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Debugging with NTSD and Application Verifier

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Patrick is a senior software engineer at LANSA Pty Ltd. He can be contacted at

Many Windows developers are unaware that Windows ships with its own built-in debugger—the Microsoft NT Symbolic Debugger (ntsd). In this article, I describe how to use ntsd to debug a few straightforward problems. I also describe the Microsoft Application Verifier (AppVerif) tool and present some examples that illustrate both a strength and limitation of AppVerif when finding buffer overruns on the heap.

The ntsd command-line debugger is not as pretty as Visual Studio's integrated debugger. Despite this (or perhaps because of this), ntsd.exe and its cousins are arguably the debuggers of choice for developers at Microsoft who build the core of the Windows operating system

Although ntsd has historically shipped in-box with Windows NT right up through Windows XP, Microsoft is continually improving it. Consequently, I recommend downloading the most recent version of the Microsoft Debugging Tools for Windows package (, which includes ntsd, the Windows Debugger WinDbg, the Kernel Debugger KD, an SDK for writing debugger extensions, and the debugger.chm help file.


Here's an example that illustrates how to use ntsd to debug a typical application crash. I use the word "crash" to refer to any situation where the application was terminated abnormally by the operating system. The most common cause of application crashes is where the application attempts to read from or write to an invalid memory location. This is called an "access violation" (AV). For example, the application may attempt to dereference a NULL pointer. Example 1 is designed to do just this.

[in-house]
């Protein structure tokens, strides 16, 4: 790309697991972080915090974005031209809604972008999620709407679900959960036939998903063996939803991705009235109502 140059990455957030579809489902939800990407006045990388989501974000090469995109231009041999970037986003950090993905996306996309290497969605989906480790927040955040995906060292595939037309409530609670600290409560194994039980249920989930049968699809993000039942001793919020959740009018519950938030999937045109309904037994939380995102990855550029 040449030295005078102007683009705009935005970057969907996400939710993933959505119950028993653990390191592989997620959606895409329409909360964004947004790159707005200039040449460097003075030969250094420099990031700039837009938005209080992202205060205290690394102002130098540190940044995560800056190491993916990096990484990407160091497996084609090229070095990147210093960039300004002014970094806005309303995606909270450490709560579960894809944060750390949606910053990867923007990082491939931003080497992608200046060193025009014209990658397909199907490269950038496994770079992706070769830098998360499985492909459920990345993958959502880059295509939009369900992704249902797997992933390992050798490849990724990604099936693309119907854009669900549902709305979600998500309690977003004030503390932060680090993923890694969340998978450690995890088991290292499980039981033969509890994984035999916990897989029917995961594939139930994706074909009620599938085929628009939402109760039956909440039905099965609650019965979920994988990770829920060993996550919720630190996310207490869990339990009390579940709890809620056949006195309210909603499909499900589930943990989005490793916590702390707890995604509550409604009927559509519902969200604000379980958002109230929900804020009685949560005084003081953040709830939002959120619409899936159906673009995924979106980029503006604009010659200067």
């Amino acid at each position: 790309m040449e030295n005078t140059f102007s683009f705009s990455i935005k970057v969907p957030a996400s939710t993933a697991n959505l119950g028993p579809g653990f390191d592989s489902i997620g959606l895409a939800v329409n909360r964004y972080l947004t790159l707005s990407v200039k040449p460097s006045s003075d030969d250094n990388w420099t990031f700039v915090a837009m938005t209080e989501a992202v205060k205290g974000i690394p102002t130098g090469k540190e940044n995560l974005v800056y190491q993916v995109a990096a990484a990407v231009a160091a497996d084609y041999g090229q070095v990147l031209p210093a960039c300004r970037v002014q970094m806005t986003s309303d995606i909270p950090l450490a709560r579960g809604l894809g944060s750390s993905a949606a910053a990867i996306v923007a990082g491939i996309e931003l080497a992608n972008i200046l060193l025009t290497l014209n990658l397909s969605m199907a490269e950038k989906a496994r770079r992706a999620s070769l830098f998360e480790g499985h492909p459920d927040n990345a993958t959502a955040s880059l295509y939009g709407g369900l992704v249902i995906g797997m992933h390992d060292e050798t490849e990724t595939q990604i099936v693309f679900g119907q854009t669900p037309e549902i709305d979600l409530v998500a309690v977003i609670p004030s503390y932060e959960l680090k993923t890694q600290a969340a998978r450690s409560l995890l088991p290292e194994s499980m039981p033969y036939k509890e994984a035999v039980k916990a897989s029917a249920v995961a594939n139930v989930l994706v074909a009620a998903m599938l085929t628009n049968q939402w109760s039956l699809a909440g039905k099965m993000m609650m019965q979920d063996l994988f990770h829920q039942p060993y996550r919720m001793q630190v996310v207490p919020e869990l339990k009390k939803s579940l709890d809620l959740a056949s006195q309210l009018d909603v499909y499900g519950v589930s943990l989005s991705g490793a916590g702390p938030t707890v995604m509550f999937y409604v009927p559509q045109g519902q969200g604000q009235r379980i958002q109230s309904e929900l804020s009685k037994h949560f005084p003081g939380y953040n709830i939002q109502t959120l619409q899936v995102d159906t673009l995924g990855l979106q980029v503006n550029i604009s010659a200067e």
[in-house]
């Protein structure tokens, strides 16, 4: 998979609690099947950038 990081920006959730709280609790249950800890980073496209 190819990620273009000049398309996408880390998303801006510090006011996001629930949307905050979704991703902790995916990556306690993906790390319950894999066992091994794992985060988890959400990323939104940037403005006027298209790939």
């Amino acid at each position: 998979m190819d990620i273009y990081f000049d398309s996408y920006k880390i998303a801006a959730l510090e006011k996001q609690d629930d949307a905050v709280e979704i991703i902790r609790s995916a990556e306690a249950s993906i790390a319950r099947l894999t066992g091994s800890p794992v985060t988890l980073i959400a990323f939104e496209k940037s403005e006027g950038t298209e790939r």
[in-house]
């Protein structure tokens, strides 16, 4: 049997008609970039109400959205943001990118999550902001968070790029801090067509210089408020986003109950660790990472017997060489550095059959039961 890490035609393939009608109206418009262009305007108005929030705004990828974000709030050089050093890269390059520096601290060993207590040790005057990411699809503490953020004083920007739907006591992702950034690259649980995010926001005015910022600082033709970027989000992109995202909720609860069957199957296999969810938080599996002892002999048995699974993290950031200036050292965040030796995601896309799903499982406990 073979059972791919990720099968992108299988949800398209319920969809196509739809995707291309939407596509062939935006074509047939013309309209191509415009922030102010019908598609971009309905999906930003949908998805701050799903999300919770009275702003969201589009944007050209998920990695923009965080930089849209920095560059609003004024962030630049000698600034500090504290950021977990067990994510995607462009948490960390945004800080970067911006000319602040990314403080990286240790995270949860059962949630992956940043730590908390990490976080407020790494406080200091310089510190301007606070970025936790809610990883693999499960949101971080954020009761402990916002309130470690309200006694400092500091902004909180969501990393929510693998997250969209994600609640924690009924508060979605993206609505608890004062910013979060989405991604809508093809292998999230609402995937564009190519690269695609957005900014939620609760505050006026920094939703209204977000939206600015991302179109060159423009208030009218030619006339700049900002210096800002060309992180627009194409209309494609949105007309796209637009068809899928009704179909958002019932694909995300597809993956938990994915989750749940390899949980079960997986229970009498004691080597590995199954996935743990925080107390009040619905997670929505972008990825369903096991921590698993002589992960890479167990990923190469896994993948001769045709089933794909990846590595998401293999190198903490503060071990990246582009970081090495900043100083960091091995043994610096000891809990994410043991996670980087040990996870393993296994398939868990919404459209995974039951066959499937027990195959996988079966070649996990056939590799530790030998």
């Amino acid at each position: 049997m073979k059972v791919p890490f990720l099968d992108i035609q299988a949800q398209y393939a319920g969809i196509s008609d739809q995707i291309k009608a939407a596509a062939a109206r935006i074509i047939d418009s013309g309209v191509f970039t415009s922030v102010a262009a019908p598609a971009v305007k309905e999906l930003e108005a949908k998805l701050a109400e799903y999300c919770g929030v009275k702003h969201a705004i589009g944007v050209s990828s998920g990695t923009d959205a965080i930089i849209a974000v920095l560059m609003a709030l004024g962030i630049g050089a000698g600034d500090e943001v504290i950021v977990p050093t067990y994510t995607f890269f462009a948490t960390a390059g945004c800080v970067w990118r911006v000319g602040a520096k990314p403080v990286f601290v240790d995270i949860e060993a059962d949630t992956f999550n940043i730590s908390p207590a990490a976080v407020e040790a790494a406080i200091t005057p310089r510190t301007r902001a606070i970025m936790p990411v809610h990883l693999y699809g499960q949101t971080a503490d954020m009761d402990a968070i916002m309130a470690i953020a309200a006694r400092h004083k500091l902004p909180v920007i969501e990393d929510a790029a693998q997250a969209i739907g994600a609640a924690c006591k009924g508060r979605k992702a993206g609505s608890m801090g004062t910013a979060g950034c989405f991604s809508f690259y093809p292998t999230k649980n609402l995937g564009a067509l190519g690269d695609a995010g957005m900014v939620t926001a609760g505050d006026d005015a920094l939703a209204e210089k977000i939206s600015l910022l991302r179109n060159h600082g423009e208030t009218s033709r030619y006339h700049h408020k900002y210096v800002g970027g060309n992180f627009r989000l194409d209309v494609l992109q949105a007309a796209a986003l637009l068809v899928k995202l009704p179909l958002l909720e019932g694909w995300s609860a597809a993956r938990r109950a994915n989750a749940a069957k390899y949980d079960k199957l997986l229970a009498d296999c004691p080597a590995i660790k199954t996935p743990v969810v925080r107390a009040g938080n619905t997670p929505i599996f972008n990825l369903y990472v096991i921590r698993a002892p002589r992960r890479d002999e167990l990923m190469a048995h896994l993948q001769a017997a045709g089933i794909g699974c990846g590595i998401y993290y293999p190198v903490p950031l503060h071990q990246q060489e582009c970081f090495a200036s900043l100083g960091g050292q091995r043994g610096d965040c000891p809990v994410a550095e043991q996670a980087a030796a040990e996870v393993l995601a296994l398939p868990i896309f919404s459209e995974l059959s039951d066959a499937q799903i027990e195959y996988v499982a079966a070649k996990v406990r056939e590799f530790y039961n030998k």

void main(void)
    char *p = 0;
    *p = 123;

Example 1: C program designed to dereference a NULL pointer.

When I run this program (t1.exe), Windows terminates it at the point of the access violation and issues the expected message that there was a problem with my program. To debug this, I run ntsd.exe from the command line, passing the name of my application as an argument; for example, ntsd.exe -g t1.exe. With the -g option, ntsd.exe loads and immediately runs the application. Without the -g option, ntsd.exe loads the application, then immediately breaks before the application runs, requiring the g command to let the application continue. When the AV occurs, ntsd.exe breaks in and presents me with a debugger command window like Example 2.

Microsoft (R) Windows Debugger  Version 6.6.0007.5
Copyright (c) Microsoft Corporation. All rights reserved.

CommandLine: t1.exe
Symbol search path is: SRV*c:\Files\websymbols*
Executable search path is:
ModLoad: 00400000 0040f000   t1.exe
ModLoad: 7c900000 7c9b0000   ntdll.dll
ModLoad: 7c800000 7c8f4000   C:\WINDOWS\system32\kernel32.dll
(ce4.ddc): Access violation - code c0000005 (first chance)
First chance exceptions are reported before any exception handling.
This exception may be expected and handled.
eax=00000000 ebx=7ffdb000 ecx=00320758 edx=00320000 esi=7c9118f1  	edi=00011970
eip=0040101e esp=0012ff7c ebp=0012ff80 iopl=0     nv up ei pl nz na pe nc
cs=001b  ss=0023  ds=0023  es=0023  fs=003b  gs=0000        efl=00010206
*** WARNING: Unable to verify checksum for t1.exe
0040101e c6007b    mov     byte ptr [eax],7Bh     ds:0023:00000000=??

Example 2: Contents of an ntsd command window at the point where the application t1.exe has caused an AV.